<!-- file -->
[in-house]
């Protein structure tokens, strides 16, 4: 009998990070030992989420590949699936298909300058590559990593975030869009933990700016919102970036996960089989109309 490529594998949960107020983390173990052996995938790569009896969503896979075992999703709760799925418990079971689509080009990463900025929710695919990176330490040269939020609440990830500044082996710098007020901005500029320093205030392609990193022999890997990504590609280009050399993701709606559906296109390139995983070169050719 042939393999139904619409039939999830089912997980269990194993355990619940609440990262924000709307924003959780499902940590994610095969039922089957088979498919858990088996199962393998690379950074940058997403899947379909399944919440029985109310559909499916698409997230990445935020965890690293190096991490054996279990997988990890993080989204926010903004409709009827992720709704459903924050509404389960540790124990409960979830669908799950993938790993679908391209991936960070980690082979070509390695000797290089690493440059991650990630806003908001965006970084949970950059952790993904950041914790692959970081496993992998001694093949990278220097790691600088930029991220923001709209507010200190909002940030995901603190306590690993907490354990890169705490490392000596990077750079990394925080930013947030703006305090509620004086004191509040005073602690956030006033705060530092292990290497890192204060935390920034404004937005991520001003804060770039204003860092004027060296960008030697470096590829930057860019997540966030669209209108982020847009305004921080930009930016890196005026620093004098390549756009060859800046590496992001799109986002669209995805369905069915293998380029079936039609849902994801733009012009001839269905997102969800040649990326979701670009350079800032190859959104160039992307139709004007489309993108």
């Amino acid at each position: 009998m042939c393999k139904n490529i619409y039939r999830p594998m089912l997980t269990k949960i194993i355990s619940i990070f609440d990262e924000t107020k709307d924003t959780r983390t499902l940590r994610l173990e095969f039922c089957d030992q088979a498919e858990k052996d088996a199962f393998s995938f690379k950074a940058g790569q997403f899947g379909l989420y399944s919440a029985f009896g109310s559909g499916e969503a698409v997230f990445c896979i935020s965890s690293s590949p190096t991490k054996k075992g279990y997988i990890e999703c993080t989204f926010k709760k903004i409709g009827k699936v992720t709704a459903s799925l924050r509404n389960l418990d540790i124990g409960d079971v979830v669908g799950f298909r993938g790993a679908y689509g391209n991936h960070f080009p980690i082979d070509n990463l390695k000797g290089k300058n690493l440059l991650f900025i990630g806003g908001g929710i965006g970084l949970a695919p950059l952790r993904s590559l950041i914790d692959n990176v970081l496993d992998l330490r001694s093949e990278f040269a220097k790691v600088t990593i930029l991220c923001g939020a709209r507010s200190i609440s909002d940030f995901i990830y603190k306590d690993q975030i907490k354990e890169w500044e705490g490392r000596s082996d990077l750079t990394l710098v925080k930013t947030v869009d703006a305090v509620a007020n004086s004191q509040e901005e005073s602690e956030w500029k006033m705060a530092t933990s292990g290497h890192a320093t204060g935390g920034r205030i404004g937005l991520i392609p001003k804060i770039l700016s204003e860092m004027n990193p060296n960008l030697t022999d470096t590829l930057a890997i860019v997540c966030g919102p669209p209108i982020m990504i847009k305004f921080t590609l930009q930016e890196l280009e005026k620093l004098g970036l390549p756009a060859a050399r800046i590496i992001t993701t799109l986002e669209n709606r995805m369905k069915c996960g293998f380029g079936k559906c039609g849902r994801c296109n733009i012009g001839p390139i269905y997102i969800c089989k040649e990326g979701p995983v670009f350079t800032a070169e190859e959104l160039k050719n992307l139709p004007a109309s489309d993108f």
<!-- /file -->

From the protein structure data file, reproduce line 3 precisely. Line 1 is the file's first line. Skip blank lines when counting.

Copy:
């Amino acid at each position: 009998m042939c393999k139904n490529i619409y039939r999830p594998m089912l997980t269990k949960i194993i355990s619940i990070f609440d990262e924000t107020k709307d924003t959780r983390t499902l940590r994610l173990e095969f039922c089957d030992q088979a498919e858990k052996d088996a199962f393998s995938f690379k950074a940058g790569q997403f899947g379909l989420y399944s919440a029985f009896g109310s559909g499916e969503a698409v997230f990445c896979i935020s965890s690293s590949p190096t991490k054996k075992g279990y997988i990890e999703c993080t989204f926010k709760k903004i409709g009827k699936v992720t709704a459903s799925l924050r509404n389960l418990d540790i124990g409960d079971v979830v669908g799950f298909r993938g790993a679908y689509g391209n991936h960070f080009p980690i082979d070509n990463l390695k000797g290089k300058n690493l440059l991650f900025i990630g806003g908001g929710i965006g970084l949970a695919p950059l952790r993904s590559l950041i914790d692959n990176v970081l496993d992998l330490r001694s093949e990278f040269a220097k790691v600088t990593i930029l991220c923001g939020a709209r507010s200190i609440s909002d940030f995901i990830y603190k306590d690993q975030i907490k354990e890169w500044e705490g490392r000596s082996d990077l750079t990394l710098v925080k930013t947030v869009d703006a305090v509620a007020n004086s004191q509040e901005e005073s602690e956030w500029k006033m705060a530092t933990s292990g290497h890192a320093t204060g935390g920034r205030i404004g937005l991520i392609p001003k804060i770039l700016s204003e860092m004027n990193p060296n960008l030697t022999d470096t590829l930057a890997i860019v997540c966030g919102p669209p209108i982020m990504i847009k305004f921080t590609l930009q930016e890196l280009e005026k620093l004098g970036l390549p756009a060859a050399r800046i590496i992001t993701t799109l986002e669209n709606r995805m369905k069915c996960g293998f380029g079936k559906c039609g849902r994801c296109n733009i012009g001839p390139i269905y997102i969800c089989k040649e990326g979701p995983v670009f350079t800032a070169e190859e959104l160039k050719n992307l139709p004007a109309s489309d993108f």